The Trouble with Tina: A Conversation about Meth with Adam Carrico
When I began my HIV practice in San Francisco five years ago, I quickly learned that methamphetamine was the drug of choice for many of my new patients and others in their community of urban gay and bi men. For many patients, meth use was a factor in their becoming HIV infected in the first place, and sometimes actually caused more health problems than HIV did.
As an HIV doctor, I care about this because methamphetamine is a really hard drug on the brain and the body. Chronic meth use can cause or worsen health problems such as dental disease, skin infections, and serious heart and lung problems. Especially concerning to me are the long-term neurologic and psychiatric side effects, which can persist even after stopping the drug. These can include symptoms of psychosis, including paranoia and hallucinations, anxiety and depression, as well as difficulty with attention and concentration. So, I invited Adam Carrico, PhD, a health researcher at the University of California, San Francisco, to share his expertise about meth use among gay men living with HIV.
I hear that meth is still a big part of the gay community in San Francisco—that it’s everywhere. In the mid-2000s, over 20% of gay men in San Francisco were using meth. Even though meth use has declined since then, it’s still used as a party drug among gay men. What are the drugs that pose risks specifically for men living with HIV?
Three drugs that are really a concern for gay men who are living with HIV are meth, coke, and crack. While it’s probably better from a health perspective to not use these drugs at all, we know that there are things that you can do to reduce the harms caused by them even if you’re not going to fully abstain from using them.
For people with HIV, one danger of substance use is that it may interfere with medication adherence. We know from the SMART study that intermittent antiretroviral therapy (ART) is really harmful. Going on and off your meds causes inflammation and cardiovascular problems. For some people, meth benders can be quite intense—lasting 24 to 36 hours on end. One goal for people using meth is to not let these binges interfere with medication-taking schedules. You might want to set alarms and plan out your party. How can you still be adherent even if you’re getting high?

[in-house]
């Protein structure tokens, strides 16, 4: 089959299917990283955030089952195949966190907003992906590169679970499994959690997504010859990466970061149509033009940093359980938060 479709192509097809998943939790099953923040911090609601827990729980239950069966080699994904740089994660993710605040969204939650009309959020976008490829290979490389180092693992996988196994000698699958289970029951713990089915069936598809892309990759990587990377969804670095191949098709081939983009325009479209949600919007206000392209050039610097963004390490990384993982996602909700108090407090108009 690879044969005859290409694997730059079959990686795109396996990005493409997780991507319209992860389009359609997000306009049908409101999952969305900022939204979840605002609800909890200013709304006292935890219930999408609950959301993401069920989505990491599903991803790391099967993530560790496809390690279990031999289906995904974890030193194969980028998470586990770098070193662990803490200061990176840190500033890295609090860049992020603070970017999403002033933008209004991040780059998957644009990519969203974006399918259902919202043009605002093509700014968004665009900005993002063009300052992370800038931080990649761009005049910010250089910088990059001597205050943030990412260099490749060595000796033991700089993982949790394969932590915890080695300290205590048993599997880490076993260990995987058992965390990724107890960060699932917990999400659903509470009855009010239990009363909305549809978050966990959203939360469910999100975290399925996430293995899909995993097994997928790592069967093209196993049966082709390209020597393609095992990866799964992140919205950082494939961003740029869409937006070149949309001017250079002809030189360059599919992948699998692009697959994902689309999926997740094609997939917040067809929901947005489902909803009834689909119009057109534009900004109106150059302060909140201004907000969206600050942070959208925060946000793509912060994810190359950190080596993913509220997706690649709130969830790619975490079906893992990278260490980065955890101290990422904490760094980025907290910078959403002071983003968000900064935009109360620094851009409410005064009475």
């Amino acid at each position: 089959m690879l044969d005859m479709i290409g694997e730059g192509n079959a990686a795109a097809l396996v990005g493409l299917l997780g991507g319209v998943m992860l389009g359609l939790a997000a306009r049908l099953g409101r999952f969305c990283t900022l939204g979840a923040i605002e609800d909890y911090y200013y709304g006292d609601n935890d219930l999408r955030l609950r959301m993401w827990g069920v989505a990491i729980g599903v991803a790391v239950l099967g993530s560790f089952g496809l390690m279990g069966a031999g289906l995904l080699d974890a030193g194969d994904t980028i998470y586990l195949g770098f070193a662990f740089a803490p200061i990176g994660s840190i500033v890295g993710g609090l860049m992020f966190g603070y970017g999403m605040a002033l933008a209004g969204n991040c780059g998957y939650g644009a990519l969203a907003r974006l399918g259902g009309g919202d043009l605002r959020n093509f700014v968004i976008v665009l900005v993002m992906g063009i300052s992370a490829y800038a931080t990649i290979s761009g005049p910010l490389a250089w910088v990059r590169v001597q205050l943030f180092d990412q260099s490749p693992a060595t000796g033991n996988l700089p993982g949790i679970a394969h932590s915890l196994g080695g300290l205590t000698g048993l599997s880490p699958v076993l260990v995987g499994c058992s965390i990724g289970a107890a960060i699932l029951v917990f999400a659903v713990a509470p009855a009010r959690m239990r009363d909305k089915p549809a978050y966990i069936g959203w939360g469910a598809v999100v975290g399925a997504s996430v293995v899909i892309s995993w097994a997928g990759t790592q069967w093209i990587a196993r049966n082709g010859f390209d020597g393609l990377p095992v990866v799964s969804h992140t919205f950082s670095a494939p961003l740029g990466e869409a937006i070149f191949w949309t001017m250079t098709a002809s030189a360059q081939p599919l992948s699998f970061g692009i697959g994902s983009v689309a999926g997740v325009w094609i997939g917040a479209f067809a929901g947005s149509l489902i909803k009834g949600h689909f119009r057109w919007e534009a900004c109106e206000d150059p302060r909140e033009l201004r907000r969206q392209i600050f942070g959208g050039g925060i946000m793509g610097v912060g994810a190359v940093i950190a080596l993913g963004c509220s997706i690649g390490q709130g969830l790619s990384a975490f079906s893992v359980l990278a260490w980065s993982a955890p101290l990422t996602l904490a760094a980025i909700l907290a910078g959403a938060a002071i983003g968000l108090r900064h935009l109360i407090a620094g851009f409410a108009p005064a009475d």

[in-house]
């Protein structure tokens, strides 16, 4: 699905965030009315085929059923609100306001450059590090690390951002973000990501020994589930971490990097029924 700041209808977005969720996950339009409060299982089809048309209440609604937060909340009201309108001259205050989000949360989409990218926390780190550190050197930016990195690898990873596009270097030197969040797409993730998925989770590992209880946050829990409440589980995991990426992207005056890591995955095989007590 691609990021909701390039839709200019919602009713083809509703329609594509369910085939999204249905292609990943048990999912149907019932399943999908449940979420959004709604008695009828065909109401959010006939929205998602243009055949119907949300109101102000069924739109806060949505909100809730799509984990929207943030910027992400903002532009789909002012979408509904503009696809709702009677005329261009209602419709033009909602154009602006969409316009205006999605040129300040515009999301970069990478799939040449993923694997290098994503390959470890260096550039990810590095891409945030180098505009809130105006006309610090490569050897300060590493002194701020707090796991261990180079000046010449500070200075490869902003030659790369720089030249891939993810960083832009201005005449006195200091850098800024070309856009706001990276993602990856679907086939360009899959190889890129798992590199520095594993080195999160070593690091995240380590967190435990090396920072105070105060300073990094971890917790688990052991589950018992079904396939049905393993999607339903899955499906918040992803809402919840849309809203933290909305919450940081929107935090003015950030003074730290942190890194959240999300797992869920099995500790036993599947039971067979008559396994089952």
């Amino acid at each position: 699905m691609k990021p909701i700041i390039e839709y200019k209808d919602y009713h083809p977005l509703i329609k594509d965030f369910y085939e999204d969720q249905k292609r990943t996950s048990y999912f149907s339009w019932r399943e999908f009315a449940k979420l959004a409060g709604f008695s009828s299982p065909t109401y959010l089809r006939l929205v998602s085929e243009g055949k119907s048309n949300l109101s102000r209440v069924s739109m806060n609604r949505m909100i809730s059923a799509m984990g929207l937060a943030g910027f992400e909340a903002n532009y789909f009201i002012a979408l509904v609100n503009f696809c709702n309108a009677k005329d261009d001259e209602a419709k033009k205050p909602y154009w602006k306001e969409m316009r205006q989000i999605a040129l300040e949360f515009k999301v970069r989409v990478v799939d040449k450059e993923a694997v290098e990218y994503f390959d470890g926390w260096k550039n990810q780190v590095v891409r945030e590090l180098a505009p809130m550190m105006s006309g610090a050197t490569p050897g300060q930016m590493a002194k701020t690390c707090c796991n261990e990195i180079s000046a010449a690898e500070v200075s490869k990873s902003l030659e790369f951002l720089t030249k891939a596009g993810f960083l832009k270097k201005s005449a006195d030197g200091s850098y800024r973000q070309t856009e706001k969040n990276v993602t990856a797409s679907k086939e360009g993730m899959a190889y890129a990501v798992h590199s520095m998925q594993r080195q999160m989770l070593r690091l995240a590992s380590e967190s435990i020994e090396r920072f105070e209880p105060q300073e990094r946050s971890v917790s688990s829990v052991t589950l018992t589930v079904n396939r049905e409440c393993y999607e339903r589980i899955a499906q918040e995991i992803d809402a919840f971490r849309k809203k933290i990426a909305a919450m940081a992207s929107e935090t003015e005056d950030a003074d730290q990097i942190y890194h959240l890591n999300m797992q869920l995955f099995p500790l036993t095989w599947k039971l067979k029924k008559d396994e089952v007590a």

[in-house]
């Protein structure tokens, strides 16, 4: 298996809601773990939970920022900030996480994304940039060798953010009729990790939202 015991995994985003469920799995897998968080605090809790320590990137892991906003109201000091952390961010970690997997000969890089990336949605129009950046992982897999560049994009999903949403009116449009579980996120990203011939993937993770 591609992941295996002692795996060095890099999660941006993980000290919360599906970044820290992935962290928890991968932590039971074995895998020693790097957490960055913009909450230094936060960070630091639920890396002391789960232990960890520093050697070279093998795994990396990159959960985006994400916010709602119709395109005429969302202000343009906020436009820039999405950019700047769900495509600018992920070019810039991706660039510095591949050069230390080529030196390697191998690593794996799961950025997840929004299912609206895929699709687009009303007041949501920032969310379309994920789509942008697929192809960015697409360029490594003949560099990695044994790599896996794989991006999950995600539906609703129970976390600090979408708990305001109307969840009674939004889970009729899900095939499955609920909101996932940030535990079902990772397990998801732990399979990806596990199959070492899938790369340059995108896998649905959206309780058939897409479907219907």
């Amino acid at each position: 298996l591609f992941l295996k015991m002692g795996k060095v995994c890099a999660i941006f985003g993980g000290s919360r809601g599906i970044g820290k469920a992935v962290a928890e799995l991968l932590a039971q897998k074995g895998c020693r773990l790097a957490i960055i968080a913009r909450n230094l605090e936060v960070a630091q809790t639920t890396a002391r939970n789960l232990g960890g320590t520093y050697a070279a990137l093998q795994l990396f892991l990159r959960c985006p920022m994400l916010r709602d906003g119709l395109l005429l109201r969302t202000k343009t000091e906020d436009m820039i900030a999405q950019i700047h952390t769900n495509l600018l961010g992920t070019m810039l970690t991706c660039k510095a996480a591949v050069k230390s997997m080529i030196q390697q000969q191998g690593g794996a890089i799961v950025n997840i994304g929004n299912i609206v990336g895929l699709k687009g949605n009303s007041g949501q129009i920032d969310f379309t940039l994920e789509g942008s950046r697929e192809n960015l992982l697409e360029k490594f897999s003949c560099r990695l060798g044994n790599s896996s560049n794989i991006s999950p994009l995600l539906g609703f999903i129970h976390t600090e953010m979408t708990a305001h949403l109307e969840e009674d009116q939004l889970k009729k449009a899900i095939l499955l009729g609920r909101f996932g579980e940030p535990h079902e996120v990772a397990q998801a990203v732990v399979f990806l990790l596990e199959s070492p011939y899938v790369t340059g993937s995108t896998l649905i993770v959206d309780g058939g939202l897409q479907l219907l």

In our study of men who have sex with men who were living with HIV, we found that a big percentage—67%—had undetectable viral loads when they were actively using meth. That was a little bit shocking, but exciting. People who use meth can do really well on HIV treatment.
I know that you’re a strong proponent of harm reduction when it comes to drug use. What can people who use meth do if they want to change and decide abstinence isn’t for them?
The Stonewall Project, the substance use program of San Francisco AIDS Foundation, can be so helpful. You don’t have to have abstinence as a goal—the program understands that people use drugs for many different reasons and that not everyone can, or wants to, fully abstain from using substances.
There are lots of different reasons that gay men cite when they talk about using meth. One thing that’s different about meth—compared to other substances—is that it’s so tied up in sex and sexuality. A lot of men say that they use meth to bottom because it helps ease the pain of bottoming. And there’s some truth to that, but I think part of it also has to do with being comfortable, psychologically, being a bottom. A lot of things can get tied into being the receptive partner—like if it means being less “masculine.”
Some people might use meth to help escape uncomfortable feelings about sex. I heard one client say that meth takes shame—and shuts it in a cupboard and closes the door on it when he’s high. I know for other people, they’re into kinky things they not comfortable telling sex partners about or doing with their partners unless they’re high.
You’ve worked with so many clients to help them reduce or stop using. Do you have any advice about what works?